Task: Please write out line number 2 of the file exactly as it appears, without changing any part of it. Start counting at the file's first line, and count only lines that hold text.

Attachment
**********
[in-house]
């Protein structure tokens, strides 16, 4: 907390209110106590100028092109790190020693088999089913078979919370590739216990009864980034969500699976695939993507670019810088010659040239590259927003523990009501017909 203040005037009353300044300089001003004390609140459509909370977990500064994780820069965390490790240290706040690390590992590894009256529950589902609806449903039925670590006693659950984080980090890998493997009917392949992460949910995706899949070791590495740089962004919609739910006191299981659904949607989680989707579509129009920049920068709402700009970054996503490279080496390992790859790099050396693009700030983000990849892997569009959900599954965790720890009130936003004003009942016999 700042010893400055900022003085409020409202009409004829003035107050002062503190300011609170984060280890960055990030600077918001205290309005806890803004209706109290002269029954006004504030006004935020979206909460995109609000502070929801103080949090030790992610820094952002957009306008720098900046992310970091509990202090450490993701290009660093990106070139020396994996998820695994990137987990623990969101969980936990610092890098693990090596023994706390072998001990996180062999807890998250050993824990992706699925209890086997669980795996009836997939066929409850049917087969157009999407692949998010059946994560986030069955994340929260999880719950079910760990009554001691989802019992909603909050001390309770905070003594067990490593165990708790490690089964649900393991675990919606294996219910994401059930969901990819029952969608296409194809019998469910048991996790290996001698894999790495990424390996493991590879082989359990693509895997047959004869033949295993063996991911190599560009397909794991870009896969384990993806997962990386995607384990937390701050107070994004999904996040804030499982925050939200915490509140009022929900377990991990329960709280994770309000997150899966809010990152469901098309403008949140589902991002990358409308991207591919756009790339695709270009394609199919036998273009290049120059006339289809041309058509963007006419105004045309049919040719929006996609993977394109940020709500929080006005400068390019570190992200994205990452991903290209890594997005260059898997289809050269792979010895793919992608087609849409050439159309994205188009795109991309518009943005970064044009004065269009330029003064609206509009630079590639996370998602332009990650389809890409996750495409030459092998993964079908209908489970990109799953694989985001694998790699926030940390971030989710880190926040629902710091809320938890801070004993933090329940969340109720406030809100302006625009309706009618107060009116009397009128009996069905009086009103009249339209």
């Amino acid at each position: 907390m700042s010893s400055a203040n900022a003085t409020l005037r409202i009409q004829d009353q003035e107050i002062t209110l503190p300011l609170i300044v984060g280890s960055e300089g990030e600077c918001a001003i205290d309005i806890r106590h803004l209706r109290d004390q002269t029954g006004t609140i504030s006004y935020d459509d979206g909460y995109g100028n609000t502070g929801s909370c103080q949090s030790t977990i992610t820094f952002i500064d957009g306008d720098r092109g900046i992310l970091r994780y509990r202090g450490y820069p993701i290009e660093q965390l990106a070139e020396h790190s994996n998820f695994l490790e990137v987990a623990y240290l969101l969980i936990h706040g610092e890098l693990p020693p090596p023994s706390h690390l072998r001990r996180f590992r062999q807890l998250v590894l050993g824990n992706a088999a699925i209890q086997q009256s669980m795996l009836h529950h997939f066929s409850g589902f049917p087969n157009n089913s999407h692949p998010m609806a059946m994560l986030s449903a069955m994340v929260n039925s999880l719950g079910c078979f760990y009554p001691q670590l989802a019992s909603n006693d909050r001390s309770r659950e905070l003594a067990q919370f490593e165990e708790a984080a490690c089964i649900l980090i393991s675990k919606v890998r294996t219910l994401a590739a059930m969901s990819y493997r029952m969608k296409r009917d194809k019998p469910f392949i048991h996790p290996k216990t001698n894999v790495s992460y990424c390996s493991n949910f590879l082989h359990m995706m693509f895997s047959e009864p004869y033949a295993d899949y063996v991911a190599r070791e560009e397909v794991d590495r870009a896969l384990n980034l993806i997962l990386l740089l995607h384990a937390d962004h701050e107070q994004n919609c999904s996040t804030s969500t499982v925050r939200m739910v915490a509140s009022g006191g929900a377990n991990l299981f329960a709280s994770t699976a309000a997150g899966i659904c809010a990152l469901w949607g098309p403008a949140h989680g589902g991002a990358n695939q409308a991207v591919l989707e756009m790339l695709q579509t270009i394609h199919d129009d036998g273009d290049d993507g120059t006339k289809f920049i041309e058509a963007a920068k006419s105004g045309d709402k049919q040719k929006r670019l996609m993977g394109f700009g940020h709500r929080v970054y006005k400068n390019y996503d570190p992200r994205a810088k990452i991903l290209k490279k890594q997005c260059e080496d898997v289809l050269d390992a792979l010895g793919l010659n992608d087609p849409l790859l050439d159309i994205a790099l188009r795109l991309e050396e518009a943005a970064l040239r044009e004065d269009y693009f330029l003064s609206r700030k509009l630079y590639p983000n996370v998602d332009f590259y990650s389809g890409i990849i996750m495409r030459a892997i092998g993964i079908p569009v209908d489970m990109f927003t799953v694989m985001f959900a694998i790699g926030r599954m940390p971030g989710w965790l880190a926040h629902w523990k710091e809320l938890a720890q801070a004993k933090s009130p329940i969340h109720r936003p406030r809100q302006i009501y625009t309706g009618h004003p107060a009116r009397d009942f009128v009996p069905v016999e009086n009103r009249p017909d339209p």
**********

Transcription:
């Protein structure tokens, strides 16, 4: 907390209110106590100028092109790190020693088999089913078979919370590739216990009864980034969500699976695939993507670019810088010659040239590259927003523990009501017909 203040005037009353300044300089001003004390609140459509909370977990500064994780820069965390490790240290706040690390590992590894009256529950589902609806449903039925670590006693659950984080980090890998493997009917392949992460949910995706899949070791590495740089962004919609739910006191299981659904949607989680989707579509129009920049920068709402700009970054996503490279080496390992790859790099050396693009700030983000990849892997569009959900599954965790720890009130936003004003009942016999 700042010893400055900022003085409020409202009409004829003035107050002062503190300011609170984060280890960055990030600077918001205290309005806890803004209706109290002269029954006004504030006004935020979206909460995109609000502070929801103080949090030790992610820094952002957009306008720098900046992310970091509990202090450490993701290009660093990106070139020396994996998820695994990137987990623990969101969980936990610092890098693990090596023994706390072998001990996180062999807890998250050993824990992706699925209890086997669980795996009836997939066929409850049917087969157009999407692949998010059946994560986030069955994340929260999880719950079910760990009554001691989802019992909603909050001390309770905070003594067990490593165990708790490690089964649900393991675990919606294996219910994401059930969901990819029952969608296409194809019998469910048991996790290996001698894999790495990424390996493991590879082989359990693509895997047959004869033949295993063996991911190599560009397909794991870009896969384990993806997962990386995607384990937390701050107070994004999904996040804030499982925050939200915490509140009022929900377990991990329960709280994770309000997150899966809010990152469901098309403008949140589902991002990358409308991207591919756009790339695709270009394609199919036998273009290049120059006339289809041309058509963007006419105004045309049919040719929006996609993977394109940020709500929080006005400068390019570190992200994205990452991903290209890594997005260059898997289809050269792979010895793919992608087609849409050439159309994205188009795109991309518009943005970064044009004065269009330029003064609206509009630079590639996370998602332009990650389809890409996750495409030459092998993964079908209908489970990109799953694989985001694998790699926030940390971030989710880190926040629902710091809320938890801070004993933090329940969340109720406030809100302006625009309706009618107060009116009397009128009996069905009086009103009249339209």